WTI Gains as US Oil Exports Surge to Record-High 5.6M Bpd

Liubov Georges
By  Liubov Georges , DTN Energy Reporter

WASHINGTON (DTN) -- Reversing earlier losses, oil futures on the New York Mercantile Exchange and Brent crude traded on the Intercontinental Exchange settled Wednesday's session with gains between 1% and 2%. The advances come after the weekly inventory report from the Energy Information Administration showed U.S. crude oil exports surged to a record-high 5.6 million barrels per day at the end of February, while domestic demand for gasoline improved to a two-month high 9.1 million barrels per day (bpd) amid easing prices at the pump and unseasonably warm winter weather.

More evidence of surging demand for U.S. oil barrels on the global market could be found in EIA's inventory report for the final week of February, showing the total U.S. oil and petroleum products exports jumped to 11.1 million bpd.

The volume of U.S crude and petroleum products being exported to Europe has risen sharply in recent months and looks set to remain high as the region deals with a shortage of Russian crude oil following an EU ban on Russian crude imports. Total U.S crude exports to Europe reached 1.75 million bpd at the start of 2023, a rise of around 75% over 2021 levels.

The jump in oil exports comes as demand for refined fuels remained remarkably weak at the start of the year but showed nascent signs of recovery. For instance, U.S. gasoline consumption topped 9 million bpd for the first time this year last week, while 202,000 bpd above the same week a year ago. A combination of easing prices at the pump and mild weather could have contributed to an unseasonal jump in gasoline demand.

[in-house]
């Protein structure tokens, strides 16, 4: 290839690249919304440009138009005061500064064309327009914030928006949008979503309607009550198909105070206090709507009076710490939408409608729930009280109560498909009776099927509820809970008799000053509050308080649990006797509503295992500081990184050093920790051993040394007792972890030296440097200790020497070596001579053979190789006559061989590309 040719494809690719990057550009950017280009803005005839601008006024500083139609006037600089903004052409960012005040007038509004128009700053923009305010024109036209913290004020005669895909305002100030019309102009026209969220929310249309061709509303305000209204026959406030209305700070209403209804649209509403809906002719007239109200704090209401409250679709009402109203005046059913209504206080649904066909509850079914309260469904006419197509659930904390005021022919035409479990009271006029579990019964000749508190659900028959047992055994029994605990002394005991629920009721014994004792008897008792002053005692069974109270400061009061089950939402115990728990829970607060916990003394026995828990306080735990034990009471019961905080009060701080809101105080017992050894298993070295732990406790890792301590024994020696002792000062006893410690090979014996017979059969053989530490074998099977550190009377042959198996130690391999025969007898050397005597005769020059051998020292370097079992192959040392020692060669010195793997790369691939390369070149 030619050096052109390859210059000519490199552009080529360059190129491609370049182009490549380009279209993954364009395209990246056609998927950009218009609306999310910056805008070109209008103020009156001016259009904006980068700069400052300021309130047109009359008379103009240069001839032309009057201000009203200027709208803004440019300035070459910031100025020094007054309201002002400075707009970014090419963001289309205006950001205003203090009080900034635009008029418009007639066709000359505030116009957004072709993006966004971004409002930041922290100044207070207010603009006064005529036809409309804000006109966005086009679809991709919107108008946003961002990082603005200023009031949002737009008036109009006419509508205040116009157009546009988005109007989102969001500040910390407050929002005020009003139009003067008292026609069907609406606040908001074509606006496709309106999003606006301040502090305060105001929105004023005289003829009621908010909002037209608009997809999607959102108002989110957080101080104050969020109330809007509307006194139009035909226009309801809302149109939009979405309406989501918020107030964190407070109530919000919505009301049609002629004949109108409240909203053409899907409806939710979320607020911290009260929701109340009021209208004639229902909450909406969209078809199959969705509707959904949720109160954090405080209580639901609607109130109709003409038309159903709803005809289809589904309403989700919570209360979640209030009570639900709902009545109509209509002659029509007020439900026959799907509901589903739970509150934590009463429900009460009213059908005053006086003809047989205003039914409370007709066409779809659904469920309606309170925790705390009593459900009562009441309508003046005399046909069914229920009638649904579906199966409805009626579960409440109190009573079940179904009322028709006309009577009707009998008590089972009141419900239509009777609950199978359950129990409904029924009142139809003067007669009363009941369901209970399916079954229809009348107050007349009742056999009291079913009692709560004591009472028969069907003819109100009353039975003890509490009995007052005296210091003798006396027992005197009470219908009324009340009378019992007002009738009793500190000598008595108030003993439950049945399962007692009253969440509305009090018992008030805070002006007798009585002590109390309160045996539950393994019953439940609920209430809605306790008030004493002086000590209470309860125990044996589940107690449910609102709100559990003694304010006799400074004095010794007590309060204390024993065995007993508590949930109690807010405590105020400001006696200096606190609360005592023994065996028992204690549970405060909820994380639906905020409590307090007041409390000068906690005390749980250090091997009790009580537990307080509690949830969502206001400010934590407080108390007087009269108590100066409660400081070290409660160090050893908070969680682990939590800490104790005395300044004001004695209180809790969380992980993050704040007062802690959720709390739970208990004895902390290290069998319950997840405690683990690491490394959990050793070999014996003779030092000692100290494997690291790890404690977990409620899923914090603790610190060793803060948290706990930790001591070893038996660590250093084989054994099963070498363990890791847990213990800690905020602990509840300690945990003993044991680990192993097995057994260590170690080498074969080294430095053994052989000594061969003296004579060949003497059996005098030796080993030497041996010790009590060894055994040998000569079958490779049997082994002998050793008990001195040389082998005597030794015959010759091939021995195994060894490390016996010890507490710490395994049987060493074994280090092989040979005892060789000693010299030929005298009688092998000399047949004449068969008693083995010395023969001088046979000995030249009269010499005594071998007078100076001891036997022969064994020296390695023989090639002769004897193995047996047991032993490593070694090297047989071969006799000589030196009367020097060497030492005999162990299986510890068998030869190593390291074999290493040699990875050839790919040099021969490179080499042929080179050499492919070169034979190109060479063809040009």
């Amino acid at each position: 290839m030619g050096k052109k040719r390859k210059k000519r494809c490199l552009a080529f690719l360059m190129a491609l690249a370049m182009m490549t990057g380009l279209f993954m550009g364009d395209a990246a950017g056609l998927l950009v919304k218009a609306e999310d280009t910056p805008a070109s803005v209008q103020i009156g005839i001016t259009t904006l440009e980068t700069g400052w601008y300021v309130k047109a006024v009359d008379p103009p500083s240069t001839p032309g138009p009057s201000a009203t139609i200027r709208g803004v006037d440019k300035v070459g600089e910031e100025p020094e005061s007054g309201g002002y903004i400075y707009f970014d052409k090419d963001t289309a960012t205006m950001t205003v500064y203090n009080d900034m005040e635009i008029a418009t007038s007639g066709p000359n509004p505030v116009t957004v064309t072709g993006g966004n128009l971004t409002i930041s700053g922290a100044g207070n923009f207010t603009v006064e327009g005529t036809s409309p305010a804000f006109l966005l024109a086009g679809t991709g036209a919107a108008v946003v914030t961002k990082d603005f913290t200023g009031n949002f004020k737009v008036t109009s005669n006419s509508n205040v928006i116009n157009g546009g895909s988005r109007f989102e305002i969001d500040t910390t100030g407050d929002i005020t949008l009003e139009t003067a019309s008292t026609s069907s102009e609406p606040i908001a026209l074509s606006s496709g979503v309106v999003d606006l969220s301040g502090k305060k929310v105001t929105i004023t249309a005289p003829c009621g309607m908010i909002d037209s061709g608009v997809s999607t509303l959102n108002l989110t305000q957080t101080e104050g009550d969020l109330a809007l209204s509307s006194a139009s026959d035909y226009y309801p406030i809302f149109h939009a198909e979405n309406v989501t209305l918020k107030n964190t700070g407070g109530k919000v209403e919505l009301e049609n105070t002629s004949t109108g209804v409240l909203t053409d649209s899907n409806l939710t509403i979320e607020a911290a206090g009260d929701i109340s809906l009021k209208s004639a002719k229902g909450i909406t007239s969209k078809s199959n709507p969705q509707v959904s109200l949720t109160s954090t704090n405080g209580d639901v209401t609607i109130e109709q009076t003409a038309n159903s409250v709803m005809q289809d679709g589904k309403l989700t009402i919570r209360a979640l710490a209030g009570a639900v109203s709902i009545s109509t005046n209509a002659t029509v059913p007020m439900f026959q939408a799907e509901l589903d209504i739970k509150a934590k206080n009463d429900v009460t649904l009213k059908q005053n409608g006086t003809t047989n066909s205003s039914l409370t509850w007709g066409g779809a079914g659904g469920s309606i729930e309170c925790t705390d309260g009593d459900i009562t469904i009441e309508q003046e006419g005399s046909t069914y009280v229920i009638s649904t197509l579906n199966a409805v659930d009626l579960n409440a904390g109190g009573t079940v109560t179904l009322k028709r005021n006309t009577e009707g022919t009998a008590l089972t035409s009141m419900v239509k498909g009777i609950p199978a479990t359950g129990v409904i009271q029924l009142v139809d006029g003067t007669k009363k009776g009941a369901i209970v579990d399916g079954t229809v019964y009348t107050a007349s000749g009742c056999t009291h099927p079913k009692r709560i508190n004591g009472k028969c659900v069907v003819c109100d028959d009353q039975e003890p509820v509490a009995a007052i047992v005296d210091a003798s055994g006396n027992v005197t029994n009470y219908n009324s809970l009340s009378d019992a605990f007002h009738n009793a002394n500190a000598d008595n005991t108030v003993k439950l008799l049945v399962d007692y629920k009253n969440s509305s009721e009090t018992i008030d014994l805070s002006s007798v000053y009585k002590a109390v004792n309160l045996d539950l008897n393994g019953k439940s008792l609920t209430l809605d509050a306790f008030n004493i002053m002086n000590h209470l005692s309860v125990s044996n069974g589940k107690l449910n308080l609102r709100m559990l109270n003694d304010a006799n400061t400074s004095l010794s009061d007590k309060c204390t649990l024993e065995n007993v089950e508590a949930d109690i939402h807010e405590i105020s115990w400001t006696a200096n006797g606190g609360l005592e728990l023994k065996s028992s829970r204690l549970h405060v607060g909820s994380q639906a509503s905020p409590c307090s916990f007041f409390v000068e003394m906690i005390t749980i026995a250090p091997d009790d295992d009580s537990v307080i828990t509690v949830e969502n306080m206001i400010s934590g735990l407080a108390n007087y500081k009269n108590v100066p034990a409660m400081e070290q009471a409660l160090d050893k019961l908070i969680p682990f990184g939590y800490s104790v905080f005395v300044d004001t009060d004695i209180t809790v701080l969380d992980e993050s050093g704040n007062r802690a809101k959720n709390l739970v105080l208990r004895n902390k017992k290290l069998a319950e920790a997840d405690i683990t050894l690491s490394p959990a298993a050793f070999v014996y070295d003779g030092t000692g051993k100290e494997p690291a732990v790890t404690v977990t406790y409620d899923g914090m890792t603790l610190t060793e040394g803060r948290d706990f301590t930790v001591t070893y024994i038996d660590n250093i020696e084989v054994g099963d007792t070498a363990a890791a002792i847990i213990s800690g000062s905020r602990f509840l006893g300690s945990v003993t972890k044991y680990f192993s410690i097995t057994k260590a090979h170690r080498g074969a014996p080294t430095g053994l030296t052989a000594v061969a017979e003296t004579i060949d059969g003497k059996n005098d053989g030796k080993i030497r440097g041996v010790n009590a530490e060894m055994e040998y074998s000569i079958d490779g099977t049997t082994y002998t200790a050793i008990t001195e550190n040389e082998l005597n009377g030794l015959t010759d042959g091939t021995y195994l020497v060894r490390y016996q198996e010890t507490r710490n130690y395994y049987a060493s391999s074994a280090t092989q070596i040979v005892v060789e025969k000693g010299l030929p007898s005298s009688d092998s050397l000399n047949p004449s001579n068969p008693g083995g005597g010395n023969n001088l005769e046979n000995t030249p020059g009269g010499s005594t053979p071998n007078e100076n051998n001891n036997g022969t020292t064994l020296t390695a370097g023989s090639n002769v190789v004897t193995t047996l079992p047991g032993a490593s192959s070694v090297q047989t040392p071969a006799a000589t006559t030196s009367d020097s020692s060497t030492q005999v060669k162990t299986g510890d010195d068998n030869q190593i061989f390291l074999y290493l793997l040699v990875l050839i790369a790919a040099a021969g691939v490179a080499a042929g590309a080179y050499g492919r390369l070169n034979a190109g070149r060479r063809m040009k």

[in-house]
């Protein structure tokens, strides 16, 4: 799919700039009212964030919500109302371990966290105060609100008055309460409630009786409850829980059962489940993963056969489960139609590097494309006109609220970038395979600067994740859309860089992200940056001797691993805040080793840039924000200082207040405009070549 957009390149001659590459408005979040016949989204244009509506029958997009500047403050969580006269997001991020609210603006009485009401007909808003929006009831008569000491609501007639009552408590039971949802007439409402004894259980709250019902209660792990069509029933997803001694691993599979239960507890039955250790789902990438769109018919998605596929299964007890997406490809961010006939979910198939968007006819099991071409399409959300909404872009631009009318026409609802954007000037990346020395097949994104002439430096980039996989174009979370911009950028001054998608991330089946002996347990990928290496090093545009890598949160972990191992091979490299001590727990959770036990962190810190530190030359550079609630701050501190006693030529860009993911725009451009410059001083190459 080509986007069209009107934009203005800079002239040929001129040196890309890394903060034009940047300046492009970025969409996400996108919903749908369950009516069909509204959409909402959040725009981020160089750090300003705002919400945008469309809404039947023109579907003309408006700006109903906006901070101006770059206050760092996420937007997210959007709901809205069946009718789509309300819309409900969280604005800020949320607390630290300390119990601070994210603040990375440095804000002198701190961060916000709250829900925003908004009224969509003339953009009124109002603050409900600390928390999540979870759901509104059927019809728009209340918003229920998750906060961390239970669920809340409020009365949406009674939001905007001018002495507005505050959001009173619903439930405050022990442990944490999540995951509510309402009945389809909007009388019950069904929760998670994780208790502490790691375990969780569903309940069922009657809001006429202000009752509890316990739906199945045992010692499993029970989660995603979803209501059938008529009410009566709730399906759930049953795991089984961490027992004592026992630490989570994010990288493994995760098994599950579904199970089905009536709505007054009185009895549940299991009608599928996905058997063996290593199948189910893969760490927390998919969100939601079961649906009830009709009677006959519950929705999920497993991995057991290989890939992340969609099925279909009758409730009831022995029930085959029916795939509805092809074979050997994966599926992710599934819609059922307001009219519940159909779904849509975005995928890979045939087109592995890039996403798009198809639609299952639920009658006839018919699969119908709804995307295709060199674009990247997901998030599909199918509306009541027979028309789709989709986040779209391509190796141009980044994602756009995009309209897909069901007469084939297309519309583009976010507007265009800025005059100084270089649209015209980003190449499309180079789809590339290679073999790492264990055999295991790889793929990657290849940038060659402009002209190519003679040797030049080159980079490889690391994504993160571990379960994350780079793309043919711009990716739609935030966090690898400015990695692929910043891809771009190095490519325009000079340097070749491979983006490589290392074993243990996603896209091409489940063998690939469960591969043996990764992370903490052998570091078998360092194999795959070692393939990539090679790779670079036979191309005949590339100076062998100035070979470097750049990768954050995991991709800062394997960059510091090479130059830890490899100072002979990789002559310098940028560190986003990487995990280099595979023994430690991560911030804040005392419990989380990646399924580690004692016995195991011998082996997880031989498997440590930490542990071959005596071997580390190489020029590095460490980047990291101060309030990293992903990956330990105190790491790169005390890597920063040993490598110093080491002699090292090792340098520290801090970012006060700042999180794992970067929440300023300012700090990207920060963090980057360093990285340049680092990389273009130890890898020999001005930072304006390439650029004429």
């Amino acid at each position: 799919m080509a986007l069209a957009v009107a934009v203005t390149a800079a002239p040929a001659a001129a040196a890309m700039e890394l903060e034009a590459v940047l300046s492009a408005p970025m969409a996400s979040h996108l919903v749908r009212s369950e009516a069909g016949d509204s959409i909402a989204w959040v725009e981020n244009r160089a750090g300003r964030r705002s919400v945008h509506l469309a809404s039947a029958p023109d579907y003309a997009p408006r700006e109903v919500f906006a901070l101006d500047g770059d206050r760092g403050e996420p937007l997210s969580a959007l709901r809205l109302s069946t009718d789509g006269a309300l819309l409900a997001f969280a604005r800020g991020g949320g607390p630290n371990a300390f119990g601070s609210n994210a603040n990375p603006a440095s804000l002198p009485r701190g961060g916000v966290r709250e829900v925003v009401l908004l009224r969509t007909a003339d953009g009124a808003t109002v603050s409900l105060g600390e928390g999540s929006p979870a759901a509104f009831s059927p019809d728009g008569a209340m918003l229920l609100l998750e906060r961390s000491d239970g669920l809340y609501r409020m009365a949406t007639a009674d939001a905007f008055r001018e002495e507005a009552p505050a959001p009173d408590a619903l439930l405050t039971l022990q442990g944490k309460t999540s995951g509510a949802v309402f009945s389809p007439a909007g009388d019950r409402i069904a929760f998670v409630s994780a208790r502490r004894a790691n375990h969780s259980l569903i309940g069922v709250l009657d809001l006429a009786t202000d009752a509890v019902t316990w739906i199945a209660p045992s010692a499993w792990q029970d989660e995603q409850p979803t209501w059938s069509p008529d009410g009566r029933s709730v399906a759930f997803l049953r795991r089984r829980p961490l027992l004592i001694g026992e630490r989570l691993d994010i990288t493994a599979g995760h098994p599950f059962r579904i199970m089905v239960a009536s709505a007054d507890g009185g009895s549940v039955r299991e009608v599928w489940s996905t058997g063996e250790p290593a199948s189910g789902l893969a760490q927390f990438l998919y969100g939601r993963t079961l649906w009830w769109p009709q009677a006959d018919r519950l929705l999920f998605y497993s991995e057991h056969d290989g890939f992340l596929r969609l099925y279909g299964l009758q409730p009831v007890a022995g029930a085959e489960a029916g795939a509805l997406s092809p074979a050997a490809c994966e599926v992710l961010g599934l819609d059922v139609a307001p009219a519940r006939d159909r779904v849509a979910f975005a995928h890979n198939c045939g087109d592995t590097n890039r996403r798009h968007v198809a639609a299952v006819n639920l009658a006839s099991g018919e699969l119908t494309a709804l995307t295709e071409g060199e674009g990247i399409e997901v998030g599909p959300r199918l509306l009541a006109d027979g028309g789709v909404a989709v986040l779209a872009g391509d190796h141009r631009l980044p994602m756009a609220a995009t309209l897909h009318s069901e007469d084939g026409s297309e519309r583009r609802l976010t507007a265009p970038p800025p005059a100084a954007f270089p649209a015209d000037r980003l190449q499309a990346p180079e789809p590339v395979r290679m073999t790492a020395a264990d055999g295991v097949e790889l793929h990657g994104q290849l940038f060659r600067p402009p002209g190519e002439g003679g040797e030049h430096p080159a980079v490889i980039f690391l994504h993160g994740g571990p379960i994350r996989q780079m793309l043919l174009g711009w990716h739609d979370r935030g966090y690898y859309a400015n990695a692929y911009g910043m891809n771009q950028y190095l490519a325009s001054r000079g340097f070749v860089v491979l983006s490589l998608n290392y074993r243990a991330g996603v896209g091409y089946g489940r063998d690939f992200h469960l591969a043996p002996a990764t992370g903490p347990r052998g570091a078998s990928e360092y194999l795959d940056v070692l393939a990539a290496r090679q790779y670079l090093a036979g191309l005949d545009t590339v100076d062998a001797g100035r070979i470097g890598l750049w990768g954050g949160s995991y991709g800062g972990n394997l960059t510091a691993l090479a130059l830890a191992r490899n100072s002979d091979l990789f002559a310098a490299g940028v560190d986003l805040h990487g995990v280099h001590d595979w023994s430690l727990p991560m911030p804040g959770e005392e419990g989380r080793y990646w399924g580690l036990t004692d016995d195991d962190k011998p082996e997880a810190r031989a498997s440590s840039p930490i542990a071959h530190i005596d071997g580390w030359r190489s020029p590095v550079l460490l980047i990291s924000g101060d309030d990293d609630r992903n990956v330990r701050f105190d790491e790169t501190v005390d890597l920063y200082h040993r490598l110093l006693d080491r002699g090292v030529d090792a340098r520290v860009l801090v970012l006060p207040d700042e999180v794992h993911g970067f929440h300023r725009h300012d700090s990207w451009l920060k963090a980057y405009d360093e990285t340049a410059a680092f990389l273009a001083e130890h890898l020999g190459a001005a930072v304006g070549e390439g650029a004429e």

On the bearish side, U.S. commercial crude inventories still increased for the tenth consecutive week through the end of February, building by almost 60 million barrels (bbl) since the start of the year. The rate of the builds, however, slowed to 1.2 million bbl, down from 7.64 million bbl and 16.284 million bbl in the second and third weeks of February. At 480.2 million bbl, nationwide crude inventories now stand about 9% above the five-year average.

Internationally, China released the first set of post-lockdown economic data overnight showing its manufacturing sector expanded at the fastest pace since 2011. China's manufacturing Purchasing Managers Index, a gauge of industrial activity, grew for the first time in six months, jumping to 56.7 reading from the prior month's 49.8. A reading above 50 indicates an expansion of the overall economic trend compared to the previous month, while a reading below 50 represents a contraction. New orders expanded for the first time in seven months, and at the fastest pace since May 2021, while employment climbed for the first time in nearly a year. Overall, February data suggests China's economy is gathering momentum after the lifting of COVID-19 restrictions followed by initial surge in infections.

"In February, the economic stabilization policy measures further took effect, coupled with the epidemic's impact receding and other favorable factors, the speed of enterprises to resume production quickened," said NBS statistician Zhao Qinghe.

However, Qinghe also warned the problem of insufficient market demand is still prominent, while the foundation of China's economic recovery still needs to be strengthened, and the subsequent trend of the purchasing managers' index needs to be further observed.

Goldman Sachs estimated that China's oil demand is still roughly 1.6 million bpd below the trend. The revision of this trend could boost oil prices by $15 bbl in the second half of the year, with several forecasting agencies expecting global supply and demand balances to tighten this Spring.

At settlement, NYMEX West Texas Intermediate April contract advanced $0.64 to $77.69 per bbl, while international crude benchmark Brent crude gained to $84.31 per bbl, up $0.86 per bbl on a session. NYMEX RBOB April futures rallied $0.0328 to $2.6748 per gallon, and ULSD April futures gained $0.0682 for a $2.8738-per-gallon settlement.

Liubov Georges can be reached at liubov.georges@dtn.com

Liubov Georges